Global banks in London may have to relocate €1.8 trillion – £1.6 trn, of assets to the continent after Britain withdraws from the European Union, putting as many as 30,000 UK jobs at risk, according to Brussels-based research group Bruegel.
The Independent reports that the assets potentially on the move represent 17 per cent of the UK banking system, Bruegel said in a report published Wednesday. Based on discussions with market participants, the researchers estimate that 35 per cent of wholesale banking activity in London can be attributed to dealings with customers inside the EU.
Financial firms will have to move that business to countries inside the trading bloc after the UK leaves the EU in 2019, likely spelling the end of passporting, where firms seamlessly service the rest of the single market from their London hubs. Banks, and their clients, are most concerned about a “cliff edge” Brexit, whereby all access is cut off after two years.
To safeguard against that loss of access, banks are already in discussions with European regulators about setting up new bases inside the EU and have said they will start the process of moving people within weeks of the government triggering Brexit talks, expected in March.
“At a minimum, it is expected that the new EU27-based entities will need to have autonomous boards, full senior management teams, senior account managers and traders, even though much of the back-office might stay in London or elsewhere in the world,” researchers led by Andre Sapir said in the report.
London-based firms will likely have to move about 10,000 employees into these new EU entities, Breugel estimates. An additional 18,000 to 20,000 people in associated professions, such as lawyers, consultants and accountants, may also have to relocate.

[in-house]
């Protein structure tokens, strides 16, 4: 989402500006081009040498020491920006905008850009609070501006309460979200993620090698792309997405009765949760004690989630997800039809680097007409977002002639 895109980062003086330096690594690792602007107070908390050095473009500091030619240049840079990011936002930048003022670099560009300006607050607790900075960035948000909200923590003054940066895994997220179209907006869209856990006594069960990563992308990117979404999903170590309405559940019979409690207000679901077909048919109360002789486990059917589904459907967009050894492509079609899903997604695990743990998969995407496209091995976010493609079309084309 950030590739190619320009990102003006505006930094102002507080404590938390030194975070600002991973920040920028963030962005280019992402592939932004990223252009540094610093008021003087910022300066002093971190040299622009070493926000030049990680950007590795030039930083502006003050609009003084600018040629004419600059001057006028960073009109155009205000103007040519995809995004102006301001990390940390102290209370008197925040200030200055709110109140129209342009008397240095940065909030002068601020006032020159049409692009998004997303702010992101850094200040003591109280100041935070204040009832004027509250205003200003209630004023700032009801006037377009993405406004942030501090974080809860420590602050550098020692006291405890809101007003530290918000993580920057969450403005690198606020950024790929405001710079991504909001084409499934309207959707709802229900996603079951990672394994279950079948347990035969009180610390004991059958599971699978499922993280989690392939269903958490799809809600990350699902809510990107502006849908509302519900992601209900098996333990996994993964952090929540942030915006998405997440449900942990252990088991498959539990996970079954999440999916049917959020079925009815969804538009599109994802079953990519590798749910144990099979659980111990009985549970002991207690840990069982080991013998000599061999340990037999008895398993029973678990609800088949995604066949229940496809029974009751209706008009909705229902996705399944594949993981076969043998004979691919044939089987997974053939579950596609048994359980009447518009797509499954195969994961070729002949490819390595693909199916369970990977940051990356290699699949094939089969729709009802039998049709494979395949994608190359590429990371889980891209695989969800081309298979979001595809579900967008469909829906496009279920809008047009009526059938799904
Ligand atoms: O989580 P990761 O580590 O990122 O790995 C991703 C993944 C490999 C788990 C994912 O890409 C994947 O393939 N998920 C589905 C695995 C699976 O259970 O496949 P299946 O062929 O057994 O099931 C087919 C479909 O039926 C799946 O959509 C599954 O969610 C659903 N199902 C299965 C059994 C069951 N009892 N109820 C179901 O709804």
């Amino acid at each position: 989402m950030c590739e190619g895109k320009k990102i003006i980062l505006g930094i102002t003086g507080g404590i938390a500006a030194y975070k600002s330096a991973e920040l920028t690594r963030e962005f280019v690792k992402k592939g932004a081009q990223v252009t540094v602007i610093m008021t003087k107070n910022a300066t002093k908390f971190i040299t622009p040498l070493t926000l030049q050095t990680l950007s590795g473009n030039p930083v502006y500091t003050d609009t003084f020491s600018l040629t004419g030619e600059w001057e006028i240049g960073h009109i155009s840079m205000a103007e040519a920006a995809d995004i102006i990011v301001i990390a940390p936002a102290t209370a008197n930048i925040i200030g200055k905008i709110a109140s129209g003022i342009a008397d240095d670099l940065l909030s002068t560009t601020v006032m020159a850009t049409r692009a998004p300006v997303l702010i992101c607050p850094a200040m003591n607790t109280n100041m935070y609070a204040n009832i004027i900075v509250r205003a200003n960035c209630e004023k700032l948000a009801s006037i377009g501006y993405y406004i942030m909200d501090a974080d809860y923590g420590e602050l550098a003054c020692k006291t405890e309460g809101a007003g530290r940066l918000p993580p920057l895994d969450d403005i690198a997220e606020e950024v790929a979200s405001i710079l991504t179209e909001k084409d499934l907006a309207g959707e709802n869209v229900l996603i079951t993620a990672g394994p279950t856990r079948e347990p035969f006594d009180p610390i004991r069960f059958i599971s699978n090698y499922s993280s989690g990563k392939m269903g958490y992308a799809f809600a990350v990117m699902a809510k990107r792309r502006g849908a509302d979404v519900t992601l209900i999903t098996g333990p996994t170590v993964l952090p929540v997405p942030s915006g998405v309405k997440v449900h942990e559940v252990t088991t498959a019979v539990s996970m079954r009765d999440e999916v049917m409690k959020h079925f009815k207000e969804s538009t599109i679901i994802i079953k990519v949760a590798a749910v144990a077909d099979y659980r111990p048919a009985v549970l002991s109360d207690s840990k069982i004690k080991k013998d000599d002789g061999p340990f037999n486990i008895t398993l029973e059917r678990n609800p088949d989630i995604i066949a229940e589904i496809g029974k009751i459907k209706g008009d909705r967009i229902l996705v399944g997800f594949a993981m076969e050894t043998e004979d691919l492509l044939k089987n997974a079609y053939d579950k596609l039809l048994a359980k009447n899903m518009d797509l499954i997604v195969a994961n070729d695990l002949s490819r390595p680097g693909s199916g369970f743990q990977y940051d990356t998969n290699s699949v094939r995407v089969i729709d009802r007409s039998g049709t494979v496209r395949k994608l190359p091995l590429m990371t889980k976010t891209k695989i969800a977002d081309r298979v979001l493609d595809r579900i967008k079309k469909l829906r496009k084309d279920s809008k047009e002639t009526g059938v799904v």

Bruegel’s estimates are at the conservative end of the spectrum. TheCityUK industry lobby group forecasts as many as 35,000 banking jobs could be relocated, rising to 70,000 when including associated financial services. London Stock Exchange Group Plc Chief Executive Officer Xavier Rolet has said Brexit would likely see 232,000 jobs leaving the UK.
The U.K. financial-services industry generates as much as £205bn of revenue annually and employs 1.1 million people, according to a report prepared by Oliver Wyman on behalf of TheCityUK.
JPMorgan Chase & Co. CEO Jamie Dimon said last month that “it looks like there will be more job movement than we hoped for,” while HSBC chief Stuart Gulliver said staff generating about 20 per cent of London investment banking revenue may move to Paris.
If Europe’s financial markets — currently centered in London — fragment across the 27 EU nations, then borrowing costs would likely increase as banks seek to offset the higher expenses, the study said. That could cost households and corporates within the EU an extra €6bn to €12bn annually, or up to 0.1 per cent of regional output, the Bruegel researchers estimate.